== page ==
Marshall Green

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Marshall Green
United States Ambassador to Indonesia
In office
June 4, 1965 – March 26, 1969
President Lyndon B. Johnson
Preceded by Howard P. Jones
Succeeded by Francis J. Galbraith
Assistant Secretary of State for East Asian and Pacific Affairs
In office
May 5, 1969 – May 10, 1973
President Richard Nixon
Preceded by William Bundy
Succeeded by G. McMurtrie Godley
United States Ambassador to Australia
In office
1973–1975
President Richard Nixon
Preceded by Walter L. Rice
Succeeded by James W. Hargrove
Personal details
Born (1916-01-27)January 27, 1916
Holyoke, Massachusetts
Died June 6, 1998(1998-06-06) (aged 82)
Nationality American
Alma mater Yale University
Profession Diplomat

Marshall Green (1916–1998) was a United States diplomat whose career focused on East Asia. Green was the senior American diplomat in South Korea at the time of the 1960 April Revolution, and was United States Ambassador to Indonesia at the time of the Transition to the New Order. From 1969 to 1973, he was Assistant Secretary of State for East Asian and Pacific Affairs, and, in this capacity, accompanied President of the United States Richard Nixon during President Nixon's visit to China in 1972.

Biography[edit]

Marshall Green was born in Holyoke, Massachusetts on January 27, 1916. He was educated at Groton School, graduating in 1935, and then at Yale University, graduating in 1939.

After university, Green became the secretary of United States Ambassador to Japan, Joseph Grew in Tokyo. Shortly before the Attack on Pearl Harbor, Green returned to the United States to study for the exam to join the United States Foreign Service. With the entry of the U.S. into World War II, Green enlisted in the United States Navy, where he served as a Japanese language translator (he had learned Japanese during his time in Tokyo).

After the war, Green was discharged from the Navy and joined the Foreign Service. His first posting was as Third Secretary at the Embassy of the United States in Wellington. Over the next decade, Green rose rapidly through the ranks of the Foreign Service, ultimately becoming principal assistant to Secretary of State John Foster Dulles; he was Dulles' principal assistant at the time of the Second Taiwan Strait Crisis, which brought the United States and China to the brink of war.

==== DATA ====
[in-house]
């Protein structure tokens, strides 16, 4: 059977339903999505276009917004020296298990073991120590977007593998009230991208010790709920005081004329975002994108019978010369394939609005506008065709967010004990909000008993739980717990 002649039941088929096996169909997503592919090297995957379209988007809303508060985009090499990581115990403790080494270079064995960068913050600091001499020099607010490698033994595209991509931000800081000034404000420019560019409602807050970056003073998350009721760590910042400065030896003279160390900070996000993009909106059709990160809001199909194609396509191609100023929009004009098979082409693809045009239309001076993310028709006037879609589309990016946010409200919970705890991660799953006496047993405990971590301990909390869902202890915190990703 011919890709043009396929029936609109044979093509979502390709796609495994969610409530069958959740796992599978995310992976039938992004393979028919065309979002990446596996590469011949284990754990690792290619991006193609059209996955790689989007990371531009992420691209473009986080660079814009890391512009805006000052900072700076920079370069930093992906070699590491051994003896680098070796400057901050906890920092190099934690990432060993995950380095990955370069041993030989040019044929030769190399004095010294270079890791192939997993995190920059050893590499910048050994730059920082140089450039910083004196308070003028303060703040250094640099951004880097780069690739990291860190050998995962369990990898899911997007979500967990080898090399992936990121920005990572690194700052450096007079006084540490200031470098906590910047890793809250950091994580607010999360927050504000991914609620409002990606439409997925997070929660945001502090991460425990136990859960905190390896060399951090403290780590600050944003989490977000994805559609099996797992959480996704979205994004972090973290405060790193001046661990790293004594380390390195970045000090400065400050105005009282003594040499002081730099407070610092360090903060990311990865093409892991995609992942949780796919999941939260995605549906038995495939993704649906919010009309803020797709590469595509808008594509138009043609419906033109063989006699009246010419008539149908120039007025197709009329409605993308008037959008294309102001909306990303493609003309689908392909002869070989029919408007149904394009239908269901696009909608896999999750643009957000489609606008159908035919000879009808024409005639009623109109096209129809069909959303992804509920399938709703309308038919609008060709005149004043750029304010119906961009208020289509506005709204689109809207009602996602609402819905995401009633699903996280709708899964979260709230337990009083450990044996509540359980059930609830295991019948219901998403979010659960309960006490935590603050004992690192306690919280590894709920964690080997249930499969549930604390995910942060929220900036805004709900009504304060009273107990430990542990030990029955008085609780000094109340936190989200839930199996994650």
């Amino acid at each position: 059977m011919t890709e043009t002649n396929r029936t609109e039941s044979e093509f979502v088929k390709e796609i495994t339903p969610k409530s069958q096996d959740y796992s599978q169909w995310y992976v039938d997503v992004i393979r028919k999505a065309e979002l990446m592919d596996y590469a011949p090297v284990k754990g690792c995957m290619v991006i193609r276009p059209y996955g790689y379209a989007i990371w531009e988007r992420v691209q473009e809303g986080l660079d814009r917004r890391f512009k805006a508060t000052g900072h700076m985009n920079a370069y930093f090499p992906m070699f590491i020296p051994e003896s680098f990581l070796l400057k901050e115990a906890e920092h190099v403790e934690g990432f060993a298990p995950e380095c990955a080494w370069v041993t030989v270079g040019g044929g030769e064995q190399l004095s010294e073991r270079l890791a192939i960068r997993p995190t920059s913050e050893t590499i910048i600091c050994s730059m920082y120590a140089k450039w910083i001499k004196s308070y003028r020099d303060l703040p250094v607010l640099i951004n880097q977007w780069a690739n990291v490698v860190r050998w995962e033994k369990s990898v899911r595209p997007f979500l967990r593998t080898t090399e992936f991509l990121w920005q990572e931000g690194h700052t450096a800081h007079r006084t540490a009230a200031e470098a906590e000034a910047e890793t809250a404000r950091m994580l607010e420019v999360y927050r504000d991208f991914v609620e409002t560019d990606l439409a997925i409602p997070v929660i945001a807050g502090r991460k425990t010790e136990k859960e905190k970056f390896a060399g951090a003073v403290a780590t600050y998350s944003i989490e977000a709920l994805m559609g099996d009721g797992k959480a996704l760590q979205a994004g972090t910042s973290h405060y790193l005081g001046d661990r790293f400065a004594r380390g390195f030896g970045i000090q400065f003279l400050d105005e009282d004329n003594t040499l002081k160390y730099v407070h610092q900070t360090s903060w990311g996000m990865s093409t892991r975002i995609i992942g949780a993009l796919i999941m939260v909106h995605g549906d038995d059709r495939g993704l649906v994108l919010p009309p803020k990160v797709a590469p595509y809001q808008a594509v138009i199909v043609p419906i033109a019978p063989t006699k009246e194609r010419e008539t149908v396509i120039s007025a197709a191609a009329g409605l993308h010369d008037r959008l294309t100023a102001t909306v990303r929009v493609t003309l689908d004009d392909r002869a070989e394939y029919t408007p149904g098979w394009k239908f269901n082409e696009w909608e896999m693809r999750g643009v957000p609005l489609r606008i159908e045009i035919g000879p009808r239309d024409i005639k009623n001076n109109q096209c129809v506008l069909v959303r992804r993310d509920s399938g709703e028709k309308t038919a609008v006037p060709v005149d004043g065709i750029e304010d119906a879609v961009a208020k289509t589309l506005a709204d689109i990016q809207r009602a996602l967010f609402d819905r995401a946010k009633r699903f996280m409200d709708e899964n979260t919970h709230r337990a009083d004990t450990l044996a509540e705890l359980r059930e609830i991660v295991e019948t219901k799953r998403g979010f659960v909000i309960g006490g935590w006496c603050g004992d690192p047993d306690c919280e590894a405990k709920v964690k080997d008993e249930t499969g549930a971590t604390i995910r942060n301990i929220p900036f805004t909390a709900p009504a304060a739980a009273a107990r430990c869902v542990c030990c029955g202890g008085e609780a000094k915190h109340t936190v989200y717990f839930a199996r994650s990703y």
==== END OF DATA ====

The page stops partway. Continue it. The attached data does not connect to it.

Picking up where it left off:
Green was then appointed Deputy Chief of Mission at the Embassy of the United States in Seoul. He was the senior American diplomat chargé d'affaires in South Korea at the time of the 1961 coup d'état that brought Major-General Park Chung Hee to power. During this time, Green maintained the position that the U.S. continued to back ousted but democratically elected Prime Minister Chang Myon (John M. Chang). Green served as U.S. Consul General to Hong Kong, at the Consulate General of the United States in Hong Kong from November 1961 until August 1963.

President of the United States Lyndon B. Johnson nominated Green as United States Ambassador to Indonesia on June 4, 1965, and Green presented his credentials to the Indonesian government on July 26, 1965. He was met with an anti-Vietnam War protest organized by Sukarno, the President of Indonesia, under the slogan "Go Home, Green". Only weeks later, Green witnessed first hand the Transition to the New Order, an anti-Communist purge in which Suharto led a coup against Sukarno and in the course of which an estimated 500,000 Indonesians were killed. Green endorsed the Indonesian military "destroying PKI" through executions, noting in an October 20, 1965 telegram that he had "increasing respect for its determination and organization in carrying out this crucial assignment."[1] According to Mark Aarons, he is "seen as one of the principal officials involved in encouraging the slaughter."[2][3] Green was Ambassador to Indonesia until March 26, 1969; during his four years in Indonesia, he practiced what he called "low-profile diplomacy".

President Richard Nixon nominated Green as Assistant Secretary of State for East Asian and Pacific Affairs in 1969, and Green held this office from May 5, 1969 until May 10, 1973. He did most of the background work for President Nixon's visit to China in 1972, and he was one of thirteen State Department officials who accompanied Nixon during this trip.

In 1973, President Nixon selected Green as United States Ambassador to Australia, a post he held until 1975 and was implicated in the dismissal of the Whitlam Government by Australia's Governor General, John Kerr. In 1975, he became Coordinator of Population Affairs in the United States Department of State.

Retirement[edit]

Green retired from government service in 1979, joining the board of Population Crisis Committee, a non-profit committed to combating overpopulation. In retirement, he wrote three books dealing with his time in East Asia.

Green died of a heart attack on June 6, 1998. He was father to three sons: Marshall W., Edward C., and Brampton S., and husband to Lispenard Crocker Green.

Works[edit]

References[edit]

Diplomatic posts
Preceded by
Sam P. Gilstrap
United States Consul General Hong Kong and Macau
November 1961 – August 1963
Succeeded by
Edward E. Rice
Preceded by
Howard P. Jones
United States Ambassador to Indonesia
July 26, 1965 – March 26, 1969
Succeeded by
Francis Joseph Galbraith
Preceded by
Walter L. Rice
United States Ambassador to Australia
1973 – 1975
Succeeded by
James W. Hargrove
Government offices
Preceded by
William Bundy
Assistant Secretary of State for East Asian and Pacific Affairs
May 5, 1969 – May 10, 1973
Succeeded by
Robert S. Ingersoll